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Saturday, November 17, 2007

2nd teachable moment in Portland: Cesar Chavez and "el cortito"

Completely absent amid all of the overheated rhetoric in the present “discussion” about renaming Interstate or Fourth Avenue or whatever to “honor” Cesar Chavez is any trace of understanding of either who the man was or what the man accomplished.

If I hear one more summation of the man and his achievements that is built around the word "grapes", I may lose my patience, get upset, start....

People are either trying to find ways to claim authority for “honoring” a man they can't find time to describe accurately, or they are locked into intense and entirely appropriate—given the circumstances of this entire (I don’t want to put the word I’m thinking about in here)—turf battles that have sucked in entire neighborhoods, or they are responding to some political need or pressure….

It is like seeing this giant tower of a human being reduced to a symbol of a symbol, far removed from even an approximation of who Cesar Chavez really was.

Many are just trying to do their jobs amid a near total collapse of the Social Contract and reasoned discourse.

For some, the victory signals unwelcome closure, but ”the Struggle” is hot-blooded intoxication….

Some are not going to like hearing this from me, but the way I see it, four years into the war in Iraq, the beauty of this particular “civil rights struggle” is that no one has to dodge any bullets or IEDs to engage in it.

There is no need to worry about the loss of family (or someone else’s familia), no Traumatic Brain Injury exposure, no personal risk or expense is involved in this fight at all.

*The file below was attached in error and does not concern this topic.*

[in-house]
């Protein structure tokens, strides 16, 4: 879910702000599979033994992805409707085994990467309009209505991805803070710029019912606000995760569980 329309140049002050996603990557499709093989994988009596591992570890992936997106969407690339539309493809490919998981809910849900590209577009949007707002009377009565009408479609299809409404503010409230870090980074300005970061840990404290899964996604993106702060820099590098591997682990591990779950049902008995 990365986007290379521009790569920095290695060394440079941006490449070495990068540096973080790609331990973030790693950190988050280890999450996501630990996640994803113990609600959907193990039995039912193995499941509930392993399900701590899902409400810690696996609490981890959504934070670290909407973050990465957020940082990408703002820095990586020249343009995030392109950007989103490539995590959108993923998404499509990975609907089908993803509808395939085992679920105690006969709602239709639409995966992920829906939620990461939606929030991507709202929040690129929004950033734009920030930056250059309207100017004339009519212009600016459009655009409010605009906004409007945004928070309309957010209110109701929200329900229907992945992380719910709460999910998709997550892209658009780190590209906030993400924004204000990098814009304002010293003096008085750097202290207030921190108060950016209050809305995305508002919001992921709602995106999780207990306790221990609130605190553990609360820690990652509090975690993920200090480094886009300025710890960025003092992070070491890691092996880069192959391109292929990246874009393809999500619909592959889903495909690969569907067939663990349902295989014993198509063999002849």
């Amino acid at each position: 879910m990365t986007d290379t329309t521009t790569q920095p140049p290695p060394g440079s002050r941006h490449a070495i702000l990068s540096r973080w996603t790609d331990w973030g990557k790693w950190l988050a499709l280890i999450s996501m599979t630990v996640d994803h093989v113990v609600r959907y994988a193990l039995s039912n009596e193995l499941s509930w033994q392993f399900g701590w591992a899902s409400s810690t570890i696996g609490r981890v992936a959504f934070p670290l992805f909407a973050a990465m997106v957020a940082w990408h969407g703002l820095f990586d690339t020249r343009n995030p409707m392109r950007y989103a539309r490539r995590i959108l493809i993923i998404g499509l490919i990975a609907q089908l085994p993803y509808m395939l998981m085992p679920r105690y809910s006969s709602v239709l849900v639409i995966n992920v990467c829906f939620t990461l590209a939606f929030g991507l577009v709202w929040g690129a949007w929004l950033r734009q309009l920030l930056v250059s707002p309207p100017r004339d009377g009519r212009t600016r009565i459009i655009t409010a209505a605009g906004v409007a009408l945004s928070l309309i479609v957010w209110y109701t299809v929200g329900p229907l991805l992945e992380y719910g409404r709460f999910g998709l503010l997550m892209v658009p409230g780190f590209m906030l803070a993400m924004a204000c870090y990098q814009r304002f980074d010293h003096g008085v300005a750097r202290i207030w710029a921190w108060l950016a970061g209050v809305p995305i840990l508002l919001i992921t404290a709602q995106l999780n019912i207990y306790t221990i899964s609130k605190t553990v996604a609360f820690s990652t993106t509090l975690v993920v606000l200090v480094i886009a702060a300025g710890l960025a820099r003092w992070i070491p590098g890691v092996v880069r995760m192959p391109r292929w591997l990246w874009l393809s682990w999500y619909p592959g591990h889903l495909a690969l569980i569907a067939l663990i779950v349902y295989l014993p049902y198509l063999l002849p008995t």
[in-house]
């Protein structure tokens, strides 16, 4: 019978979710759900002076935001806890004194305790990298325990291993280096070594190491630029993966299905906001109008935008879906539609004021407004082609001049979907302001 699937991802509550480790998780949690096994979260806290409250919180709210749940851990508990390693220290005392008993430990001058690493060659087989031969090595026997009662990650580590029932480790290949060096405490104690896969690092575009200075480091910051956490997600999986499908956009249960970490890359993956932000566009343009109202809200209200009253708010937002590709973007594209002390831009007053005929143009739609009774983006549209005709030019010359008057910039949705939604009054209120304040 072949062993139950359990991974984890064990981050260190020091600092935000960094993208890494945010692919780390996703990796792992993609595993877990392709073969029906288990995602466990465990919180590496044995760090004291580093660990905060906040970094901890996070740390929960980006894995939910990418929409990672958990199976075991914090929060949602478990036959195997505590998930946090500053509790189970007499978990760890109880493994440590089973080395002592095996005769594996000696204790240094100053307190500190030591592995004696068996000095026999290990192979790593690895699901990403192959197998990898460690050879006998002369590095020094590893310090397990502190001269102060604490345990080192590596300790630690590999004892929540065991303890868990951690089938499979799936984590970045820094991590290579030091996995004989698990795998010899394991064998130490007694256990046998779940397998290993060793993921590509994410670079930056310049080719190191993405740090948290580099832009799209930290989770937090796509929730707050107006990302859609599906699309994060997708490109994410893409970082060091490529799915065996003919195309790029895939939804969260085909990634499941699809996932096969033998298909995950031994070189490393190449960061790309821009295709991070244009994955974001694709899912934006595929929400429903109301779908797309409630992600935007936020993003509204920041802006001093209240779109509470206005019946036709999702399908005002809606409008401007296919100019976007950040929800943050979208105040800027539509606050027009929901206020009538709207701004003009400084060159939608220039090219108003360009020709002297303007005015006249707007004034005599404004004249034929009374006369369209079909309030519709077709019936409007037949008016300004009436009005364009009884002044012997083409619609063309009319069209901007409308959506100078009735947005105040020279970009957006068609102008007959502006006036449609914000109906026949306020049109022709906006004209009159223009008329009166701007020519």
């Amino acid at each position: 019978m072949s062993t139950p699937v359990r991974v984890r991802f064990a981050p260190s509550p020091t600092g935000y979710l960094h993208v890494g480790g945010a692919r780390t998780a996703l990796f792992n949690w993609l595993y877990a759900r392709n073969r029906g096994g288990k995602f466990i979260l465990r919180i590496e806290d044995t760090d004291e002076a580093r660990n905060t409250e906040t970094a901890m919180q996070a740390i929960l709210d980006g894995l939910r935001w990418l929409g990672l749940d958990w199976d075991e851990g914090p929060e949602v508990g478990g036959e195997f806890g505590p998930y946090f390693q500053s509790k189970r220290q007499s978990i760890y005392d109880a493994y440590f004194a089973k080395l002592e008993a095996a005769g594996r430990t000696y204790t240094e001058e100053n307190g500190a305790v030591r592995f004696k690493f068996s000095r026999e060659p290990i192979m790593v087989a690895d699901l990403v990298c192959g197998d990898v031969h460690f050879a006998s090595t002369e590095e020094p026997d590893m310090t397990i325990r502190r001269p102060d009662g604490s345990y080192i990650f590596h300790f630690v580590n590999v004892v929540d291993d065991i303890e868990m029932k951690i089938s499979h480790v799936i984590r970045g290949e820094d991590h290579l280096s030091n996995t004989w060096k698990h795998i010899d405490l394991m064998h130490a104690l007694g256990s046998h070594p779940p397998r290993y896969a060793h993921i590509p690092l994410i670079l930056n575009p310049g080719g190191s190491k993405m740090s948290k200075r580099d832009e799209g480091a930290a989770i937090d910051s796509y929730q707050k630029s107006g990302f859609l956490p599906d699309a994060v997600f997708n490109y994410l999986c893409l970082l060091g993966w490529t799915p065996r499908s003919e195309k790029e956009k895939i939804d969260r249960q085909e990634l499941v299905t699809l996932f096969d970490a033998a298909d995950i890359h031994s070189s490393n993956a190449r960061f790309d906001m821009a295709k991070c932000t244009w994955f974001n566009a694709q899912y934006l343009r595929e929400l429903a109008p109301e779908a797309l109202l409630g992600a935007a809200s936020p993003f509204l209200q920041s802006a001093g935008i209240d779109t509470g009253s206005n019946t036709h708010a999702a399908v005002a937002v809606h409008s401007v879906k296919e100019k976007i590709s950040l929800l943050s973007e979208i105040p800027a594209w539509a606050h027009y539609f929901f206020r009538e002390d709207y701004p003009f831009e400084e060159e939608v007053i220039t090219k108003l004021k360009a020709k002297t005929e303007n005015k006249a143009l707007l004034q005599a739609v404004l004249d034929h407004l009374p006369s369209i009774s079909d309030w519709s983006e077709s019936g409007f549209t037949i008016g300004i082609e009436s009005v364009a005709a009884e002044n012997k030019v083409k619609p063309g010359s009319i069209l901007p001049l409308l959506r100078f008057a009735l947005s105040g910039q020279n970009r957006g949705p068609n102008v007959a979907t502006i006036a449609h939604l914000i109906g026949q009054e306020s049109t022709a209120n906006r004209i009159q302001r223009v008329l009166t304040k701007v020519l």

This issue has managed to push the war in Iraq clear off the front page for days, and I’m not happy about that, either.

Here I am, digressing again…back to the topic of today’s Teachable Moment:

El Cortito (the short one)

Please read on....

The Death of the Short-Handled Hoe

By Susan Ferris and Ricardo Sandoval

In early 1968, California Rural Legal Assistance lawyer Maurice “Mo” Jourdane was shooting pool in a smoky cantina in Soledad, California, when a small band of farmworkers approached him, a couple of them walking with a rigid gait that spoke of constant pain.

The men stopped to talk with Henry Cantu and Hector de la Rosa, Jourdane’s billiards partners, who were outreach workers with CRLA.

Cantu then translated a simple challenge from the workers to Jourdane: “If you really want to help the campesino, get rid of el cortito — the short-handled hoe.”

El Cortito, “the short one,” was a hoe that was only twenty-four inches long, forcing the farmworkers who used it to bend and stoop all day long—a position that often led to lifelong, debilitating back injuries.

The pool-room meeting with a handful of its victims led Jourdane to try working in nearby fields for two days.

Within weeks of experiencing firsthand the pain eI cortito caused, he and other CRLA attorneys began a seven-year battle to outlaw the most insidious tool ever used by California agriculture.

For Cesar Chavez, who played a pivotal role in the long drama, there were few greater moments than when el cortito was finally banished from California’s fields in 1975.

In his youth, Chavez knew the hoe well, having used it to thin countless rows of lettuce and to weed sugar-beet fields along the Sacramento River.

Later he would say he never looked at a head of lettuce in a market without thinking of how laborers had suffered for it from seed to harvest….

Follow the links:

The Struggle for the Health and Legal Protection of Farm Workers:
el cortito


California to Ban Practice of Forcing Farm Workers to Weed by Hand From:THE AGRIBUSINESS EXAMINER


Stoop Labor in Salinas, California


Tribute to the creator of the short hoe memorialized (welcome to the Twilight Zone)

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